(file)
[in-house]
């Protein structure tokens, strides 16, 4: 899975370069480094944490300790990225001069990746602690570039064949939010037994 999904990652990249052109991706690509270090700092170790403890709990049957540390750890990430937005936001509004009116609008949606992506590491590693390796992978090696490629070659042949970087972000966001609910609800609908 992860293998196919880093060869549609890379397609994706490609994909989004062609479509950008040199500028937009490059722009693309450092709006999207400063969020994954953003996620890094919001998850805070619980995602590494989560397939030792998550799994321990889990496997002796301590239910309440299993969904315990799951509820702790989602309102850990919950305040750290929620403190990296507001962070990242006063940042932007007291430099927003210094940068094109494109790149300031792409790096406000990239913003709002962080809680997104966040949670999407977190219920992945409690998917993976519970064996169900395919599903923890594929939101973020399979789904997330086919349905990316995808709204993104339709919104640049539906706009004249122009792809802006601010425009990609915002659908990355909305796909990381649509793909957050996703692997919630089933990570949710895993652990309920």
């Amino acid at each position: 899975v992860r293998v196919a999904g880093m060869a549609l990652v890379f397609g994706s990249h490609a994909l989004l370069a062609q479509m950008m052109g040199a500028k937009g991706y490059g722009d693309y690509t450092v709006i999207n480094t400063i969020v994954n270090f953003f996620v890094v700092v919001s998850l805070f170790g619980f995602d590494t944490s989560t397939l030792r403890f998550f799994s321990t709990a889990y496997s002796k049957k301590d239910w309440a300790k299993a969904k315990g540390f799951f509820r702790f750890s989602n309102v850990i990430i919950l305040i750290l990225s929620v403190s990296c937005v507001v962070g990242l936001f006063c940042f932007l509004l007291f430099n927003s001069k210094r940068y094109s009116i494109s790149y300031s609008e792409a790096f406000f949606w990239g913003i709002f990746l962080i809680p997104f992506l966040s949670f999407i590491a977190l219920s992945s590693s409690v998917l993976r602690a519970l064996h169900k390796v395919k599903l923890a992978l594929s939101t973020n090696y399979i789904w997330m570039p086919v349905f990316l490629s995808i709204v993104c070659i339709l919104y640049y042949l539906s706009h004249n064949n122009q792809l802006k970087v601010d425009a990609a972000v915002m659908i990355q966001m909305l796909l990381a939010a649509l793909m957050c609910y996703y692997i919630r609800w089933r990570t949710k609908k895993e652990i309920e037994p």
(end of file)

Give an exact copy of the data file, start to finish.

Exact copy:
[in-house]
């Protein structure tokens, strides 16, 4: 899975370069480094944490300790990225001069990746602690570039064949939010037994 999904990652990249052109991706690509270090700092170790403890709990049957540390750890990430937005936001509004009116609008949606992506590491590693390796992978090696490629070659042949970087972000966001609910609800609908 992860293998196919880093060869549609890379397609994706490609994909989004062609479509950008040199500028937009490059722009693309450092709006999207400063969020994954953003996620890094919001998850805070619980995602590494989560397939030792998550799994321990889990496997002796301590239910309440299993969904315990799951509820702790989602309102850990919950305040750290929620403190990296507001962070990242006063940042932007007291430099927003210094940068094109494109790149300031792409790096406000990239913003709002962080809680997104966040949670999407977190219920992945409690998917993976519970064996169900395919599903923890594929939101973020399979789904997330086919349905990316995808709204993104339709919104640049539906706009004249122009792809802006601010425009990609915002659908990355909305796909990381649509793909957050996703692997919630089933990570949710895993652990309920």
């Amino acid at each position: 899975v992860r293998v196919a999904g880093m060869a549609l990652v890379f397609g994706s990249h490609a994909l989004l370069a062609q479509m950008m052109g040199a500028k937009g991706y490059g722009d693309y690509t450092v709006i999207n480094t400063i969020v994954n270090f953003f996620v890094v700092v919001s998850l805070f170790g619980f995602d590494t944490s989560t397939l030792r403890f998550f799994s321990t709990a889990y496997s002796k049957k301590d239910w309440a300790k299993a969904k315990g540390f799951f509820r702790f750890s989602n309102v850990i990430i919950l305040i750290l990225s929620v403190s990296c937005v507001v962070g990242l936001f006063c940042f932007l509004l007291f430099n927003s001069k210094r940068y094109s009116i494109s790149y300031s609008e792409a790096f406000f949606w990239g913003i709002f990746l962080i809680p997104f992506l966040s949670f999407i590491a977190l219920s992945s590693s409690v998917l993976r602690a519970l064996h169900k390796v395919k599903l923890a992978l594929s939101t973020n090696y399979i789904w997330m570039p086919v349905f990316l490629s995808i709204v993104c070659i339709l919104y640049y042949l539906s706009h004249n064949n122009q792809l802006k970087v601010d425009a990609a972000v915002m659908i990355q966001m909305l796909l990381a939010a649509l793909m957050c609910y996703y692997i919630r609800w089933r990570t949710k609908k895993e652990i309920e037994p």